Career Advice: Simplifiers Go Far, Complexifiers Get Stuck

“If you can’t explain it to a six year-old, you don’t understand it yourself.”  – Albert Einstein

There are two types of people in business:

  • Simplifiers:  who make complex things simple
  • Complexifiers:  who make simple things complex

Quick joke
Question:  What does a complexifier call a simplifier?
Answer:  “Boss.”

Somewhere, somehow, some people decided that in business you need to make everything complicated and speak using business jargon.

Well, that’s an interesting proposal and I’m not necessarily opposed to it, so let me run it up the flagpole so we can kick it around as a strawman.   Since I hear the idea has some traction in the field, let me reach out to the guys upstairs, and we’ll see if we have the bandwidth to go forward with this.  If the cost is North of $100K, I may have to backburner it, because we need to keep some dry powder pending the results of the strategy meeting — where I know we’re considering a pivot.  Right now, the long pole in the tent isn’t marketing but strategy so let’s keep lines open.  Kudos to the team for coming up with a such a great value proposition, but for now I’m afraid can’t lean in on this one.

That’s one way of hiding behind complexity: making yourself flat incomprehensible.  While that may impress your peers, your subordinates will mock you and your superiors will ask to speak to someone else.  As I argued in this post, when dealing with senior people you need to speak clearly and, above all, answer the question.  In most organizations, while jargon and doublespeak may be prevalent in middle management, they are nearly absent in the boardroom.

The other way of hiding behind complexity is not linguistic but conceptual:  always finding an upstream or bigger-picture issue that will block progress at the lower level.  Consider this statement:

I’d like to cut over to the new process, but we haven’t completed the training yet.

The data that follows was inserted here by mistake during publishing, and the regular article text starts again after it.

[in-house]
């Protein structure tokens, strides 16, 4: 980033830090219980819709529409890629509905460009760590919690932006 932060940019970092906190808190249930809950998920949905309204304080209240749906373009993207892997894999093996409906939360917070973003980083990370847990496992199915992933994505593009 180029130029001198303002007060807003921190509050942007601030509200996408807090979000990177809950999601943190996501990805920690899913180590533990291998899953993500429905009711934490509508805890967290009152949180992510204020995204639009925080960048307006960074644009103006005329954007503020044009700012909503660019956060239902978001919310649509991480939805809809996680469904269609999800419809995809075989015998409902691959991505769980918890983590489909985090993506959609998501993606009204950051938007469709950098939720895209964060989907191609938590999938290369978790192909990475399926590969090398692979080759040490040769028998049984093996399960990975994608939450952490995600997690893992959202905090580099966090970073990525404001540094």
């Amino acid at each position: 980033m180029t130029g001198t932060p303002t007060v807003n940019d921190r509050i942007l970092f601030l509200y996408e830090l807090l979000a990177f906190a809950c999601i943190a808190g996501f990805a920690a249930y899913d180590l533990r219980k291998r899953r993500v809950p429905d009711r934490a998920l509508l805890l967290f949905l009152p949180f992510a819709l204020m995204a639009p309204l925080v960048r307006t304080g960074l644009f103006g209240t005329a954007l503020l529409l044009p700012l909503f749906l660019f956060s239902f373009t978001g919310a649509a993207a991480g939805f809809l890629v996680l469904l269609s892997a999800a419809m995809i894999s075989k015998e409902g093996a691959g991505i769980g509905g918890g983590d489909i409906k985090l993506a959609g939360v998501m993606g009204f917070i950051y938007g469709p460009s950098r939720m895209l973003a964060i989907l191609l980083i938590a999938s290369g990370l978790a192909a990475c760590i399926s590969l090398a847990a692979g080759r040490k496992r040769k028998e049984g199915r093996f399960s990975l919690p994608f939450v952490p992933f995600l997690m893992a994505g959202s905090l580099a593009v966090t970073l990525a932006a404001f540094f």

Is this, as it appears, a valid reason for not making progress on moving to the new process or is it passive resistance disguised as a reason.  For example, I don’t want to move to the new process so I keep “having trouble” scheduling the training.  Or is bona fide complexification?  If the training can be boiled down to one page that everyone can read in 5 minutes then just cut over.

Remember the old saw:

When you ask the time, some people will tell you how to build a watch.  Others will tell you how to build a Swiss Village.

My test for spotting complexifiers is look for the following pattern:

  • Slow progress on results
  • Blamed on everything being difficult or complicated
  • With a tendency to find artificial prerequisite activities that sound plausible, but on further examination aren’t.

Things are as complex as we want to make them. Most of the time complexity is an excuse for either not wanting to do something or not knowing how to do something.

My advice:  strive to make things simple.  Seek to understand them.  Struggle to find apt metaphors for them.  If you’re not burning real energy trying to simplify things for you audience, you are most like a complexifier.  If so, the next time you’re about to explain to someone why something take so long, is so complicated, or requires 5 steps to be completed before the start, ask yourself — do I really believe this or I am making it complicated because I either don’t want or don’t know how to do it.

2 responses to “Career Advice: Simplifiers Go Far, Complexifiers Get Stuck

  1. Mark Staveley

    Dave, great post although a real paradigm shift and having a hard time wrapping my head around it. You really know how to color outside the lines and not sure if I should blue sky this now or put in the parking lot and peel back the onion later. This feels like low hanging fruit though so on a go forward basis I’ll check your blog for tips on squaring the circle for the elephant in the room.

  2. Pingback: Best of Kellblog 2015 | Kellblog

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